Christie Watson: I first travelled to Nigeria over ten years ago after I met my Nigerian partner. I’d travelled to various other African countries before, and parts of West Africa, but nothing quite prepared me for how amazing a place Nigeria is. The differences between rich and poor and traditional and modern are more extreme than anywhere else I’ve visited, and there’s a story on every corner. Most of my travel in Nigeria has been limited to the South and South East – although I’d love to explore the North. My in – laws live in Lagos and we have family dotted all over the country. As an area that has a reputation for violence and extreme poverty the Niger Delta is usually off limits to Western tourists.The Nigerian side of my family did not want me to go as they were worried that as a white person, I’d be kidnapped by militants who would presume I worked for an oil company. But I did visit the Niger Delta, after much deliberation, and luckily, nothing sinister happened. In fact I loved the trip. The Niger Delta is a beautiful part of the world, with creeks lines with mangroves, beautiful birds and flowers. And the people we met were amazing. The women of the Niger Delta are the most inspirational women I’ve ever met – real activists driving change, protesting against the oil companies and the corruption as well as the militant groups and the poverty and violence (the mobile police are known locally as ‘Kill and Go’). Generally my experience of Nigeria is not what I first expected it would be. Nigeria is a place of world class restaurants, fantastic nightlife, a thriving arts scene, and new series BMWs everywhere you look!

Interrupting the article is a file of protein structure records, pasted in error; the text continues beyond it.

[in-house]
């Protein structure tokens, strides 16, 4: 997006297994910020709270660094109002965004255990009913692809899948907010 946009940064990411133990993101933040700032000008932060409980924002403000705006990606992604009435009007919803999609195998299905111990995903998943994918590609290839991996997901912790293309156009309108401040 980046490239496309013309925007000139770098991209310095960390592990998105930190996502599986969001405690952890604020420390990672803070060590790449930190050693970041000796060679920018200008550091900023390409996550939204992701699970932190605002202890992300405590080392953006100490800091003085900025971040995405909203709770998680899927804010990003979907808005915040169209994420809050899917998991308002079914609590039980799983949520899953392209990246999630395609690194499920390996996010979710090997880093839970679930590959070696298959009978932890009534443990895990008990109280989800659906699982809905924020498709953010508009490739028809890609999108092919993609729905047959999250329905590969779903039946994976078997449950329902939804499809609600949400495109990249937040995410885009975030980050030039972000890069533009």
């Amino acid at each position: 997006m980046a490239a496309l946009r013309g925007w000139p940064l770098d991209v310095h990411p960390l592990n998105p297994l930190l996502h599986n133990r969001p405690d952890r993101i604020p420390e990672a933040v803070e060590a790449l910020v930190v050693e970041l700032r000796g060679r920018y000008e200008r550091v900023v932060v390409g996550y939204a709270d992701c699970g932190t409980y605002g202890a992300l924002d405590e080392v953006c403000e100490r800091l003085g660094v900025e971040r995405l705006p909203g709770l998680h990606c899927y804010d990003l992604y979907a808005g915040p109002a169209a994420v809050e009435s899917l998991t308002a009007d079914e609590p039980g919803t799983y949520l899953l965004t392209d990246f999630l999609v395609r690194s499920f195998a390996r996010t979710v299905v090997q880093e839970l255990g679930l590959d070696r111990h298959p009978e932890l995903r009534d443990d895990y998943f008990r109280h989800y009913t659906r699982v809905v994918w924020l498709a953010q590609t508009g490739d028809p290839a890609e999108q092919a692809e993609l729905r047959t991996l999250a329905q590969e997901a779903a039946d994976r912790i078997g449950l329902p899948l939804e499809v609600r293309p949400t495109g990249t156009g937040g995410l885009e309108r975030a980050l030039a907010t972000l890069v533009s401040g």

Tiny Sunbirds Far Away by Christie Watson, book reviewCBF: And how did this experience shape your writing and the events which transpire during the novel?